As a result if the fundamentals are harmonically related, you have a lot less frequencies in the overall combination than if they are different. Hence the spectrum is "cleaner" and "less cluttered".

It also minimizes "beating". Beating occurs when two frequencies are close together: you will get a modulation that occurs with the difference of the two frequencies which sounds "harsh" and "unmelodic".

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We craft the guitars so that the partials are (close to) harmonics. By choosing souple strings, e.g. — stiff strings can be inharmonic, as it’s the case for the piano high register. Now for guitar, it’s not obvious (an everyday string already is quite harmonic) ; but the reason the bars of a vibraphone are thinner in the centre is to have harmonic partials. – Édouard Dec 3 '13 at 13:20

It has primarily biological basis. Simply speaking - sounds transformed to the neuron impulses and when it goes simultaneously it feels good (for brain and the rest of body) otherwise it is a signal/chemical mess, stubby flow and we feel a bit of pain. So to go simultaneously we just need to solve some harmonic equations (where the math physics helps us) to find proper frequencies which will produce oscillations in whole numbers - to coincide and resonate instead of trying damp each other. Such air flow will be perceived as considerable. So not so magic.. about tone (but not timbre).

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I don't think this is true: Neurons are excited by a bending wave of the basilar membrane in the cochlea. Different frequencies are simply exciting different areas on the membrane and there is nothing inherently different about harmonic or in-harmonic excitation. Neither one results in equal spacing of the excitation points. – Hilmar Dec 3 '13 at 12:59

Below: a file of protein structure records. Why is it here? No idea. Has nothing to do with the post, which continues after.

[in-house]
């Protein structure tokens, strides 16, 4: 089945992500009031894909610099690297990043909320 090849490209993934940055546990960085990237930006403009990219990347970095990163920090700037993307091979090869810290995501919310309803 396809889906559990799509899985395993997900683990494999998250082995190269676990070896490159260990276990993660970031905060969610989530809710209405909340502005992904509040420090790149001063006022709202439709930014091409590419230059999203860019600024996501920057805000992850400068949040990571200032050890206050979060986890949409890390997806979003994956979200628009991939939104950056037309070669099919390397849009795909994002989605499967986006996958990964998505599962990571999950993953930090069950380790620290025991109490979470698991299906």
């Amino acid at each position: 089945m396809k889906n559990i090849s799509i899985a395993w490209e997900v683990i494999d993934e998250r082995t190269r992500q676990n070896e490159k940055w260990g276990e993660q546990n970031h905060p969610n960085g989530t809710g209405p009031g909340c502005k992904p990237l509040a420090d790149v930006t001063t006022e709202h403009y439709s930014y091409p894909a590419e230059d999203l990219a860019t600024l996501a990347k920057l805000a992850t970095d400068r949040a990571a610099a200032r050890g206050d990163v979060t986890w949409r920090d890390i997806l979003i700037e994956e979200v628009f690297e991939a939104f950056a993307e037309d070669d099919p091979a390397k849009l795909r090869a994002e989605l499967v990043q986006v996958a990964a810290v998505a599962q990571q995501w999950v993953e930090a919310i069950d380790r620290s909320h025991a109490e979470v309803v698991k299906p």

Yes, different areas on the membrane and different sensosry neurons, but then signals are aggregated by intermediate neurons (excitment propagates further in the brain and we can already "feel" something about it) where signal clash occurs to make us feel pain. It is simplification, e.g. to be more detailed: incoming audio information in the "head" is splited in two ways and goes to amygdala to "feel & react" (ASAP) and to neocortex areas for more precise and highlevel analysis. Sound perception is very interweaved with consciousness (as well as other perceptions and their interpretations) – rook Dec 3 '13 at 13:29
I had to add "and complex process" but had no space left for it :) – rook Dec 3 '13 at 13:45

When you add harmonics to a fundamental sine wave, the periodicity of the result remains the same: whenever the waveform of the fundamental repeats, that of the harmonics repeat as well.

There are no beatings or artifacts with a frequency lower than that of the fundamental. That means that you get a tone quality that is as constant as that of the fundamental.